Roots’ commercial greenhouse pilot a flourishing success

By Zoe Gross. Published at Jul 16, 2018, in Technology

Ag-tech disruptor, Roots Sustainable Agricultural Technologies (ASX:ROO), has completed its world-first pilot in a commercial operation combining its Root Zone Temperature Optimisation (RZTO) with Nutrient Film Technique (NFT) technologies to cool the nutrient temperature of hydroponic lettuce.

Taking place in central Israel’s Bnei Atarot, the pilot was a collaboration with greenhouse leader, Teshuva Agricultural Products (TAP), which has developed NFT greenhouse technology.

ROO first unveiled this technological pairing at the International AgriTech Israel Exhibition conference in early May.

When combined, the two technologies saw robust lettuce growth, ensuring the water that delivered dissolved nutrients to hydroponic bare plant roots remained within favourable growing ranges more than 11 degrees lower than the ambient air temperatures in the greenhouse of nearly 40 degrees.

This increased production quality reduced the growing cycle by about 20 per cent compared to traditional plantings, where no nutrient temperature control is used.

Cooling, in turn, was achieved using only ground source heat exchange (GSHE), consuming minimal energy.

The successful RZTO and NFT operation enables farmers to stabilise nutrient temperatures to dramatically increase yields and profits more efficient crop management — even in extreme summer weather conditions.

It should be noted, however, that this is an early stage tech company and success is no guarantee. Investors should seek professional financial advice before making an investment.

Roots CEO, Dr Sharon Devir, said that the pilot signifies a major breakthrough in greenhouse crop control.

“No other commercial company in the world, as far as we know, is offering RZTO and NFT cooling systems for hydroponics or other substrates such as grow bags or soil,” Devir noted.

“Until now, the only option farmers had to reduce heat load in greenhouses was to use large evaporative cooling systems with several fans. However, they are expensive to buy and operate, use a lot of energy, and increase humidity levels within the greenhouse which increase disease levels on plants.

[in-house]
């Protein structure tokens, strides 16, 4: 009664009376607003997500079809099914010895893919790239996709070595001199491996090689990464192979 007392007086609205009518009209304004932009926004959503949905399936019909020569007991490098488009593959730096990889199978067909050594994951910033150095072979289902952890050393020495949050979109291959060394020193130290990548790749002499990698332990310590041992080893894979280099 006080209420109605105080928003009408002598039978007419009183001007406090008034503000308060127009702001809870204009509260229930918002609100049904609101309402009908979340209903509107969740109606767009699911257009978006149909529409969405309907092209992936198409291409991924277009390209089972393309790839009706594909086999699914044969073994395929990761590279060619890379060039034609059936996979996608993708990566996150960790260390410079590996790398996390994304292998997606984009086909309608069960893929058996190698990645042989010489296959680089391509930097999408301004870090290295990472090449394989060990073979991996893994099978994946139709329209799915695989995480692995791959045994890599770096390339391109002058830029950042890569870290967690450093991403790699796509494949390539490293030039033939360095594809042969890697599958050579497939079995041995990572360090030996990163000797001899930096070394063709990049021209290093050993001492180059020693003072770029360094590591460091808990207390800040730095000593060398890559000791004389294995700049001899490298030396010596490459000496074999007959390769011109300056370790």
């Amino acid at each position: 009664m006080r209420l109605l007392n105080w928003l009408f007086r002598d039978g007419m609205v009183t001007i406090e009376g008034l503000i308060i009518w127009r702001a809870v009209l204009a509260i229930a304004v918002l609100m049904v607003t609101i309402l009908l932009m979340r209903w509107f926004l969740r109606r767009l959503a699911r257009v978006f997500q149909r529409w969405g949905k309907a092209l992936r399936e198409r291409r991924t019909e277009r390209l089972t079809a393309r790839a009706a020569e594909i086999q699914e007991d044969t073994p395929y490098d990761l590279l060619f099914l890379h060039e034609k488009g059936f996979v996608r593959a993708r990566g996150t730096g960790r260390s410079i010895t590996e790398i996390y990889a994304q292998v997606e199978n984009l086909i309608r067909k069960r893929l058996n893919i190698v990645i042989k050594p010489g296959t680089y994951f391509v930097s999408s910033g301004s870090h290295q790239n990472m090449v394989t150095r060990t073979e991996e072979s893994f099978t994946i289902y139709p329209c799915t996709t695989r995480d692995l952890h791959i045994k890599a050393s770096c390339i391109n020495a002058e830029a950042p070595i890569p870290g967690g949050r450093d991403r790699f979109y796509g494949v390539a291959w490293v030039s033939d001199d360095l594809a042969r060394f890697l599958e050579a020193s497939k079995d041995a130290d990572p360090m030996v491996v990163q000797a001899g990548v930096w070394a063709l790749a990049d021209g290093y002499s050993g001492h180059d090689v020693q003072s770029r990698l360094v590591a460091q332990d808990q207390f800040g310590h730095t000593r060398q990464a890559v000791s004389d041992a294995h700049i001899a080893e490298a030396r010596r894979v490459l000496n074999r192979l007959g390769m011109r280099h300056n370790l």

“RZTO cooling systems have none of those issues and focus on retaining core temperatures at the root zone — not in the ambient air. Cooling the NFT nutrient solution was made by ground source heat exchange only, using a circulating pump which consumed only 1.5kw/h of energy,” Devir said.

“Since installation at this site there were several days close to 40 degrees centigrade accompanied by very strong wind storms, one of which caused shade nets above most greenhouses in the region to blow away. While many nearby greenhouse crops did not survive these extreme weather conditions, the Roots’ cooled crop survived four hours of strong wind and severe heat without any shade net.

“The RZTO and NFT cooling system was effective in stabilising the crop temperatures despite these extreme external weather conditions where the fragile crops were completely open to the heatwave and windstorm conditions.”

Devir pointed out that in NFT greenhouses without the combined RZTO and NFT technology, the nutrient temperature of crops closely followed the air temperature in the greenhouses.

However, when using the combined RZTO and NFT system, farmers were able to stabilise and monitor plant roots to ensure they remain at an optimum temperature, regardless of the greenhouse’s ambient air temperature.

Nutrient RZTO and NFT technology successfully cooled the nutrient temperature of hydroponic lettuce:

This latest development comes on the heels of ample news flow from ROO, which recently announced it is taking its disruptive RZTO technology to the budding medicinal cannabis space.

ROO’s debut in the US$7 billion US cannabis market, which is expected to surge to US$22 billion by 2021, will be a pilot using RZTO technology alongside American Farms Consulting LLC (AFC) in Washington.

On top of that, the ag-tech innovator has also penned an agreement to conduct a proof-of-concept to cool medicinal cannabis roots grown in a greenhouse in northern Israel, which will be a collaboration with Canndoc, one of Israel’s leading medical cannabis growers.

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